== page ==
Re: Poles and Complex Factoring

*To*: mathgroup at smc.vnet.net*Subject*: [mg52176] Re: [mg6011] Poles and Complex Factoring*From*: godfreyau2003 at hotmail.com (Godfrey)*Date*: Sun, 14 Nov 2004 04:30:12 -0500 (EST)*References*: <5dp3kk$6nq@smc.vnet.net>*Sender*: owner-wri-mathgroup at wolfram.com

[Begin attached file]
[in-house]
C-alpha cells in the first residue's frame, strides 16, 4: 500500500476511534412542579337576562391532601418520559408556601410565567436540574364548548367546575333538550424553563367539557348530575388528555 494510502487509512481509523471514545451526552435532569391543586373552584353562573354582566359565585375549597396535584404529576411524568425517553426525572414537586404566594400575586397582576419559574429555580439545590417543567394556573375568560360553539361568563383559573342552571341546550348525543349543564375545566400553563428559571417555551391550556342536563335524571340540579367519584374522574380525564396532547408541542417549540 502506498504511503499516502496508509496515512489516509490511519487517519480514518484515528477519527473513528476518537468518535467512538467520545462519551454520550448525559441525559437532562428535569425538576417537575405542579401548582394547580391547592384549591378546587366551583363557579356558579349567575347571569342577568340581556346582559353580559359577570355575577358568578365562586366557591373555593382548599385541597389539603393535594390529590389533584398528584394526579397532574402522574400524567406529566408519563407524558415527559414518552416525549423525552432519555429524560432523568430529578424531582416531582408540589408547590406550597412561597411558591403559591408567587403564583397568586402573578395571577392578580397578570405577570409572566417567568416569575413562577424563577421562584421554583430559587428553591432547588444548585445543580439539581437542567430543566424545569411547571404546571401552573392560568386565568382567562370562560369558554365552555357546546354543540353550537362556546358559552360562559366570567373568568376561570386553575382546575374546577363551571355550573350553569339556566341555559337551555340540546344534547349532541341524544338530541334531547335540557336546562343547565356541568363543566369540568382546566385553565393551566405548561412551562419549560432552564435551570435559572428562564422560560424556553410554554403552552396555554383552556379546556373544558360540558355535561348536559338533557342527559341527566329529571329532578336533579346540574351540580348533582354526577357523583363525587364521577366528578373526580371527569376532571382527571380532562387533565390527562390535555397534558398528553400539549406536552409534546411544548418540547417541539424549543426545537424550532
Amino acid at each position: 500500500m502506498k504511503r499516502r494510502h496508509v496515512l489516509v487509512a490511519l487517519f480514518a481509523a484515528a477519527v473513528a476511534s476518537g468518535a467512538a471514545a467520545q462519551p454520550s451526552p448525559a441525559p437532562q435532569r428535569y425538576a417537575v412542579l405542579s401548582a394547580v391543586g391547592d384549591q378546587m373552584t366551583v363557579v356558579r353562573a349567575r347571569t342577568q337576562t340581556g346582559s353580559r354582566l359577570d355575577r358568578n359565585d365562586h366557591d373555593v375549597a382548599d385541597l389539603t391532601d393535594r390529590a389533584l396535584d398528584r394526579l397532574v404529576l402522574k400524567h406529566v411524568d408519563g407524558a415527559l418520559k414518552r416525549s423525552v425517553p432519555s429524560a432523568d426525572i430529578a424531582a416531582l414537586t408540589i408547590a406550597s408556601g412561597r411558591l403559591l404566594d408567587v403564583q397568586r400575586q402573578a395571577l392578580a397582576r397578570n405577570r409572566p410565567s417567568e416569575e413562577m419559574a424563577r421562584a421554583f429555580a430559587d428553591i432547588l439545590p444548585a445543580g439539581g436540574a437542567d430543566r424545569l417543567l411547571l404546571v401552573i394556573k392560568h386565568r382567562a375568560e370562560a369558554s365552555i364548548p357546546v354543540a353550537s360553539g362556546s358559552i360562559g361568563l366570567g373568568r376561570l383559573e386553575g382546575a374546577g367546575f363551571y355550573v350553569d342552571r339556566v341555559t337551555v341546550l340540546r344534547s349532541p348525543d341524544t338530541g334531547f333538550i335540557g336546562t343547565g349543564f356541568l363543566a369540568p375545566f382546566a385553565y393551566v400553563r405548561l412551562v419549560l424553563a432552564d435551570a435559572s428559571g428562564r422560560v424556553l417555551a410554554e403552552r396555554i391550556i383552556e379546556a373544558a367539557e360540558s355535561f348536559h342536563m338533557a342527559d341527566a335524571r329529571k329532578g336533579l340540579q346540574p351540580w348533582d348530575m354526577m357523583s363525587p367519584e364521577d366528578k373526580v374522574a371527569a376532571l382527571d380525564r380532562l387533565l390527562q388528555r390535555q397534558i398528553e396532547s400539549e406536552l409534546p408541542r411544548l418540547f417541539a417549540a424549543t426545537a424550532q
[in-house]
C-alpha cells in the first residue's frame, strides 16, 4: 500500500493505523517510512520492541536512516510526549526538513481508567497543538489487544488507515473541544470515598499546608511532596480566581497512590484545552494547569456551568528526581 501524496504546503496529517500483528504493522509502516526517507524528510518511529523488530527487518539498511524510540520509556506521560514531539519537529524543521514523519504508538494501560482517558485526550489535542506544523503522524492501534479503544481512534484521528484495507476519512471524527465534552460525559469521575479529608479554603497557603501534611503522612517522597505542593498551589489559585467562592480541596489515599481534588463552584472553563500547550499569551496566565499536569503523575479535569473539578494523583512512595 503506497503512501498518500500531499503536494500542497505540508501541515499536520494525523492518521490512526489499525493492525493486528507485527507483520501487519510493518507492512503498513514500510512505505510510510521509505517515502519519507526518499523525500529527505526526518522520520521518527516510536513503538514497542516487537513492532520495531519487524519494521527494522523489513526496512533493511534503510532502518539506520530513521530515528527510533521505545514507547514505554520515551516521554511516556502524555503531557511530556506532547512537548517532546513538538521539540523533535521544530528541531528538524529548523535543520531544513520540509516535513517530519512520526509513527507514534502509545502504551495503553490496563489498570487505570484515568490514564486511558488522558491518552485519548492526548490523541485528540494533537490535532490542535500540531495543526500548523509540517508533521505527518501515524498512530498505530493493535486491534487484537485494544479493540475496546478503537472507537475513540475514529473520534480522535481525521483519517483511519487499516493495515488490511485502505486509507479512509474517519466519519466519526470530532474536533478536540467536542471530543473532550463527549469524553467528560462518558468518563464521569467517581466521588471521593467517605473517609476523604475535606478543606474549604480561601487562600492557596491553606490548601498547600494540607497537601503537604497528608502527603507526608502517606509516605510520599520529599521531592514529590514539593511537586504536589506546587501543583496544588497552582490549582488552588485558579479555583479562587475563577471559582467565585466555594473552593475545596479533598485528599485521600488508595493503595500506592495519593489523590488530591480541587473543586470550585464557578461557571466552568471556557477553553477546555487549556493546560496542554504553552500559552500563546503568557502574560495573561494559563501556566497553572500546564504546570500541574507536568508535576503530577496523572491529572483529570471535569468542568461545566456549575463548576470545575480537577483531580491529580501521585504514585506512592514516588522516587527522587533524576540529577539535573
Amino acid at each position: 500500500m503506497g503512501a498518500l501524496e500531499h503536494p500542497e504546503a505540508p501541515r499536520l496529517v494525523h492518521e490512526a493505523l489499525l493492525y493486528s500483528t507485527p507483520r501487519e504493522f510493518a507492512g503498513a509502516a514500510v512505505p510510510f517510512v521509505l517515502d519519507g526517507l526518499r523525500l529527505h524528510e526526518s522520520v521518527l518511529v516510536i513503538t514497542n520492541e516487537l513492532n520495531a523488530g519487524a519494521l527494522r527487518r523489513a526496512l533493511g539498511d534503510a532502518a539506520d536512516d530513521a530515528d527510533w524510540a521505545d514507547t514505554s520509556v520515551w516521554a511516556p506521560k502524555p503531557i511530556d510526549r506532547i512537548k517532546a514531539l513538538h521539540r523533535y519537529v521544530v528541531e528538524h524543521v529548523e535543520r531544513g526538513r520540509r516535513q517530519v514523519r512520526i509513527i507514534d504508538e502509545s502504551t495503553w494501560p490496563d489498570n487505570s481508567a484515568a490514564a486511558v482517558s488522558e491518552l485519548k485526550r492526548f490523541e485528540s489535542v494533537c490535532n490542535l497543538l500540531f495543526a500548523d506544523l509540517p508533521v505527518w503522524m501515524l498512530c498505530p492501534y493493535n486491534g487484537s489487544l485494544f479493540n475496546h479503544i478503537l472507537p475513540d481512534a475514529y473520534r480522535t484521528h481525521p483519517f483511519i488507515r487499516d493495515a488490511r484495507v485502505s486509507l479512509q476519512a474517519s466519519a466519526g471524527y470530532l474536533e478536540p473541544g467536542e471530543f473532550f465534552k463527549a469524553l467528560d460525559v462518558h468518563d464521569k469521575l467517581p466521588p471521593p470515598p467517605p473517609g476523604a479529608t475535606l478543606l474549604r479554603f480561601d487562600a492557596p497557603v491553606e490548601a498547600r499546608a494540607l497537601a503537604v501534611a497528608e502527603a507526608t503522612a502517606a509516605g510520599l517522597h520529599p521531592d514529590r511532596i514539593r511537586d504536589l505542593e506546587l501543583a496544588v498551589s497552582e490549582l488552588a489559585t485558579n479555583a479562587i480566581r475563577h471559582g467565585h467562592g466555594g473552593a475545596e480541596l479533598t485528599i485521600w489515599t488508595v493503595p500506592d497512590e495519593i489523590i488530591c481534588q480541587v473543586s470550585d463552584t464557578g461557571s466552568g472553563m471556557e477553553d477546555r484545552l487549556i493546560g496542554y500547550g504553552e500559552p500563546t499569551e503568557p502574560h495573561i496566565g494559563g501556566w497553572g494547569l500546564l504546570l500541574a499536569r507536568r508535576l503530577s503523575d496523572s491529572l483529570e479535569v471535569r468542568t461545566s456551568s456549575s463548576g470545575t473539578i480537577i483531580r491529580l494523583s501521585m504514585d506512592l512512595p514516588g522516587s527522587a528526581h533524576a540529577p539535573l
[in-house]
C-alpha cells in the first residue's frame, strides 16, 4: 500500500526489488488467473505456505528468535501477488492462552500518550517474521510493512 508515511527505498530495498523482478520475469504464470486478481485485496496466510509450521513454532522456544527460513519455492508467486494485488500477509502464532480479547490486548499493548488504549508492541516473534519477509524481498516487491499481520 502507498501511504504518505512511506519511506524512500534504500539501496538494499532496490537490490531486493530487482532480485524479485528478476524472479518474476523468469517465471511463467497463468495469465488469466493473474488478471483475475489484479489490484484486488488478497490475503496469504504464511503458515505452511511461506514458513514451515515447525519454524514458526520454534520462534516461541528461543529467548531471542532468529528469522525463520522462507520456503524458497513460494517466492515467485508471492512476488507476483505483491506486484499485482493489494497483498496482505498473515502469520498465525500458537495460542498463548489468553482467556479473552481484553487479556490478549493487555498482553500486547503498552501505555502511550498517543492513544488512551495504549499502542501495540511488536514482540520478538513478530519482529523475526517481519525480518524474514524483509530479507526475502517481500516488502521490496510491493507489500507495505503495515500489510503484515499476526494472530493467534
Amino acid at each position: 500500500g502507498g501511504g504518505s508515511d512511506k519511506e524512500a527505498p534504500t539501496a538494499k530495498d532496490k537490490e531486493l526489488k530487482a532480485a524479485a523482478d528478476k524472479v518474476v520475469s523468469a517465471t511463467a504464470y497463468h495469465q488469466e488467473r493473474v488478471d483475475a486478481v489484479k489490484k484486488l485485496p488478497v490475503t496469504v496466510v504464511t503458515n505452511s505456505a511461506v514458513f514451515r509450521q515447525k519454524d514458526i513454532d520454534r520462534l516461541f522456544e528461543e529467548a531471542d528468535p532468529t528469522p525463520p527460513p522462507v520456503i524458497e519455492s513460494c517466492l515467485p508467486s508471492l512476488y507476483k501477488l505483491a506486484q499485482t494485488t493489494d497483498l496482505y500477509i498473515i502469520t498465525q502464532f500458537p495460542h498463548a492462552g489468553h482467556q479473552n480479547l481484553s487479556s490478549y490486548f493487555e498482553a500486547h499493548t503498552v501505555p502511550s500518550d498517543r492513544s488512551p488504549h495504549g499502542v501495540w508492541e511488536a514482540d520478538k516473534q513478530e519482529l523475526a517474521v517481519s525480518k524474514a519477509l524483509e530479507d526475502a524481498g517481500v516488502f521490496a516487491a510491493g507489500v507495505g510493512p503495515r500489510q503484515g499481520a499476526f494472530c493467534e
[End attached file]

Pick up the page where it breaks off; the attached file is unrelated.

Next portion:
On 11 Feb 1997 01:29:40 -0500, peter wrote: >Dear All, > >I know how to calculate the residue of a fuction using Mathematica, but how can I >use Mathematica to calculate the order of a complex pole? > >It would also be nice for Mathematica to tell me if a particular singularity is an >essential singularity, removable singularity or a pole...but this is not >necessary; just icing on the cake. > >Also, is there a way to factor polynomials with imaginary roots? >Something like: > > Factor[ x^2 + 2x + 10 ] = (x - 1 + 4.5 I)(x - 1 - 4.5 I) > >Much thanks in advance! > >Peter > >-- >Birthdays are good for you: A federal funded project has recently determined >that people with the most number of birthdays will live the longest..... >-=><=-+-+-=><=-+-+-=><=-+-+-=><=-+-+-=><=-+-+-=><=-+-+-=><=-+-+-=><=-+-+-=><=- > I BOYCOTT ANY COMPANY THAT USES MASS ADVERTISING ON THE INTERNET Let x^2 + 2x + 10 = (x-a)(x-b) Obviously, a and b are the roots of the equation x^2 + 2x + 10 = 0 ------ (*) By quadratic forumula, we can find that the roots of (*)=2+sqrt(10) or 2-sqrt(10) Therefore, x^2 + 2x + 10 = {x-[2+sqrt(10)]}{x-[2-sqrt(10)]} ie. x^2 + 2x + 10 = [x-2-sqrt(10)][x-2+sqrt(10)] Factorization of other polynomials with imaginary roots can be done in the same way.